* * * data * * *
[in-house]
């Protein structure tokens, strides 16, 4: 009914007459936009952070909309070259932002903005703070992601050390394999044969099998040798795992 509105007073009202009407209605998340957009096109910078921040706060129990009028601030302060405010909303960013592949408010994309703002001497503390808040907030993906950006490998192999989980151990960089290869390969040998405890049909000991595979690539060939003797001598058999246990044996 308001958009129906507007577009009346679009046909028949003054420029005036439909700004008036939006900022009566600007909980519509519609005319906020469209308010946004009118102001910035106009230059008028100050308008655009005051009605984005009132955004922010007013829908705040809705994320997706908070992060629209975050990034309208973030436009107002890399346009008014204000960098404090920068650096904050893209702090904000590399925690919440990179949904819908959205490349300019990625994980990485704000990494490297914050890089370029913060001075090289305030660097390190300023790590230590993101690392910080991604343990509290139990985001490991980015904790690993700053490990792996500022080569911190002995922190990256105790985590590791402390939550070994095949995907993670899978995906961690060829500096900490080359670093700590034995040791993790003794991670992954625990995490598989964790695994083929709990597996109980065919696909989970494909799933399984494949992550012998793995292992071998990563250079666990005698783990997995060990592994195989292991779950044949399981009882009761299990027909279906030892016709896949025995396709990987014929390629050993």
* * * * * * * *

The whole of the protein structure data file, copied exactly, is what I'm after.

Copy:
[in-house]
């Protein structure tokens, strides 16, 4: 009914007459936009952070909309070259932002903005703070992601050390394999044969099998040798795992 509105007073009202009407209605998340957009096109910078921040706060129990009028601030302060405010909303960013592949408010994309703002001497503390808040907030993906950006490998192999989980151990960089290869390969040998405890049909000991595979690539060939003797001598058999246990044996 308001958009129906507007577009009346679009046909028949003054420029005036439909700004008036939006900022009566600007909980519509519609005319906020469209308010946004009118102001910035106009230059008028100050308008655009005051009605984005009132955004922010007013829908705040809705994320997706908070992060629209975050990034309208973030436009107002890399346009008014204000960098404090920068650096904050893209702090904000590399925690919440990179949904819908959205490349300019990625994980990485704000990494490297914050890089370029913060001075090289305030660097390190300023790590230590993101690392910080991604343990509290139990985001490991980015904790690993700053490990792996500022080569911190002995922190990256105790985590590791402390939550070994095949995907993670899978995906961690060829500096900490080359670093700590034995040791993790003794991670992954625990995490598989964790695994083929709990597996109980065919696909989970494909799933399984494949992550012998793995292992071998990563250079666990005698783990997995060990592994195989292991779950044949399981009882009761299990027909279906030892016709896949025995396709990987014929390629050993």